The Greene Report is a compilation of environmental stories written by Linda Greene for the Alternative and WFHB Community Radio's EcoReport. This week's edition includes:

  • Mercury from coal-fired power plans ruining Indiana’s waterways
  • Sad state of recycling in Indiana
  • Military burn pits threaten the environment and troops’ health
  • KFC destroying Indonesia’s rainforest
  • Chemical industry determined to undermine HHS listing of styrene as a potential carcinogen
  • Impending risky schemes for 'dirty bombs on wheels'
  • Malaysian “Penan Peace Park” combines forest protection with socioeconomic development
  • Global climate change in mind
  • Increase in plastic waste polluting the North Pacific
  • Nanotechnology threatens firefighters

Read The Greene Report archive on The Bloomington Alternative.

Mercury from coal-fired power plans ruining Indiana’s waterways

Mercury from coal-fired power plants is the main culprit responsible for the contamination of Indiana’s waterways and threatens human health, according to Indiana activists.

The Sierra Club and Hoosier Environmental Council are two of the organizations urging IDEM to improve its tracking and cleaning up of waterways sufficiently polluted to make the agency’s “Impaired Waters List,” which is issued every three years.

“There are 348 water assessment units listed as impaired for mercury contamination,” said Bowden Quinn, conservation program coordinator for the Indiana Chapter of the Sierra Club. “But women of childbearing age, pregnant women, and children under 15 should not be eating fish from those waters at all.”

A recent study by IUPUI and the University of Toronto demonstrated that mercury from coal-fired power plants in the Indianapolis area is being deposited on the northeast side of the county and causing mercury pollution in the White River.

Burning coal isn’t the only human activity that’s contaminating Indiana’s waterways. Quinn says untreated human and animal waste is entering the state’s waterways from failing septic systems and combined sewer overflows.

Another contaminant is algae blooms, the result of runoff from fertilizer used in agriculture and landscaping.

The worst impairment category a waterway can fall into is category 5, which indicates that “aquatic life use, recreational use or drinking water use list impaired or threatened by one or more pollutant; the ‘fishable use’ of the waterway is impaired; and/or the concentration of mercury or PCBs in the edible tissue of fish removed from the waterway exceeds Indiana’s human health criteria for those contaminants.”

Sad state of recycling in Indiana

On May 19 the Indianapolis Business Journal reported that some Indiana manufacturers favor legislation “that would encourage consumers to return their empties.”

Indiana companies that manufacture glass, plastic and aluminum beverage containers are facing a shortage of recycled materials. As a result, they claim, manufacturing costs are escalating “and could discourage others from locating here,” according to the post. 

Each year $35 million worth of metal ends up in landfills in Indiana. That’s equivalent to about 1,000 airliners.

“There is a robust market for returned glass. We are hungry for all the cullet [recyclable glass] we can get,” said Stephen Segebarth, a senior vice president at glass maker Verallia’s Muncie factory.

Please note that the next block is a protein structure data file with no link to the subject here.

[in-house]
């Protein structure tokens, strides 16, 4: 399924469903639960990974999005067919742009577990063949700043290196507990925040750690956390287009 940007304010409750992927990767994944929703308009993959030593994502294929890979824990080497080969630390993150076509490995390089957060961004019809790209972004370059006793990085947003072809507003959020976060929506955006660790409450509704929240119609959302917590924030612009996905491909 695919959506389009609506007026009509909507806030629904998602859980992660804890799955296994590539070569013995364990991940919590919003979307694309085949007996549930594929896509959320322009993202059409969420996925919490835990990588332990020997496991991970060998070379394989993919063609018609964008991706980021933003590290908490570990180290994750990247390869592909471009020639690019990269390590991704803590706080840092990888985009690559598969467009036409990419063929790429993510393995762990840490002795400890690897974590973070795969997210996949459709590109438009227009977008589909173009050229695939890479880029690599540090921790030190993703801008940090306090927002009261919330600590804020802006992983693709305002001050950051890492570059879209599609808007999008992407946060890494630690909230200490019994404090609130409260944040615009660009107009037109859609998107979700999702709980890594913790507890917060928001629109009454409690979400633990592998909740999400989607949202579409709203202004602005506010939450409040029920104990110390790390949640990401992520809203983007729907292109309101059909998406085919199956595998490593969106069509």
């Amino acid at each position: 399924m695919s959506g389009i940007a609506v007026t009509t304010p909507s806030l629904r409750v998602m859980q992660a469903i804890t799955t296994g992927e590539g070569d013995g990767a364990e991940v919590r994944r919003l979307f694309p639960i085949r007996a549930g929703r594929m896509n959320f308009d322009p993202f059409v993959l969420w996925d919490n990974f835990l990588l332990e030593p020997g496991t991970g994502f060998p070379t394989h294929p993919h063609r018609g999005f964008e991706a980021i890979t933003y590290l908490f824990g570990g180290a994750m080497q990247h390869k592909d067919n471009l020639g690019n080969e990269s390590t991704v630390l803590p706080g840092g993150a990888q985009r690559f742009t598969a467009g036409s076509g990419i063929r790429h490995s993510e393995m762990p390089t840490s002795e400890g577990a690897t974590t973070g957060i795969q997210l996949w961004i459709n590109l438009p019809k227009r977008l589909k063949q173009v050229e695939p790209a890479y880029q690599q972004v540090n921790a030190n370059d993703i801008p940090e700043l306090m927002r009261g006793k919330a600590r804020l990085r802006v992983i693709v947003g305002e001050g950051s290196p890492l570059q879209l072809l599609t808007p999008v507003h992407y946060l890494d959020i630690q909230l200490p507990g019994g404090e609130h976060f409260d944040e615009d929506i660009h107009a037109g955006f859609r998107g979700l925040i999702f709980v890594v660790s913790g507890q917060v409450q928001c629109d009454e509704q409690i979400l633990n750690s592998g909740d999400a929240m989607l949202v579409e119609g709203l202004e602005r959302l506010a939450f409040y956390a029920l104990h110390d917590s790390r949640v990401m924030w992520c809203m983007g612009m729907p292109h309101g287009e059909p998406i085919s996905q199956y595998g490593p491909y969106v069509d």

The situation is even worse when it comes to plastic bottles, made predominantly of PET (polyethylene terephthalate). Only some 30 percent of such containers are recycled in the U.S.

“[T]he availability of recyclable feedstock can drive decisions on where to build plants," said the post. "Late this year, Perpetual Recycling Solutions plans to open a $30 million, 55-employee plant in Richmond. It will transform discarded containers into food-grade plastic flake, which will be sold to container makers.”

Glass can be recycled indefinitely. “Segebarth tells college students that the beer bottle they drink from today may have been made from bottles their parents swigged when they were in college,” according to the post.

For every ton of glass recycled, more than a ton of natural resources is saved, Segebarth said. Energy use decreases 2-3 percent for every 10 percent of recycled glass used in manufacturing. That means concomitant reductions in nitrogen, sulfur, particulate and greenhouse gases.

The answer, some recyclers say, would be a bottle bill.

“Indiana’s last flirtation with a bottle bill was in 2009, with a proposed 10-cent rate,” the post says. "The bill did not get a committee hearing."

Military burn pits threaten the environment and troops’ health

Thanks to a leaked memo, it’s now public knowledge that the “burn pits” the military uses to dispose of everything from plastics to human excrement in Iraq and Afghanistan adversely affect the heart and lungs over the long term.

At Bagram Airfield the burn pit is a mere 300 yards from the runway.

The April 15, 2011, memo indicates that high concentrations of particulate matter from the trash incineration cause “reduced lung function or exacerbated chronic bronchitis, chronic obstructive pulmonary disease, asthma, atherosclerosis or other cardiopulmonary diseases.” Not all service members will acquire those diseases, but all have an increased risk for them.

“The memo’s findings,” the post says, “contradict years of U.S. military assurances that the burn pits are no big deal.”

For the last decade thousands of vets “have experienced respiratory and cardiopulmonary problems that they associate with their service. Some have sued military contractors for exposing them to unsafe conditions.”

Months after the memo is was written, the Pentagon maintained it didn’t have enough evidence to link environmental conditions to long-term health effects.

“The Iraq and Afghanistan Veterans of America (IAVA) has collected ‘hundreds’ of anecdotes from vets complaining of health problems connected to serving near burn pits,” the memo says.

Tom Tarantino, Iraq and Afghanistan Veterans of America deputy policy director, who served in Iraq in 2005 as an Army captain, said it is good to see someone in the military is acknowledging there are will be long-term problems with burn pits.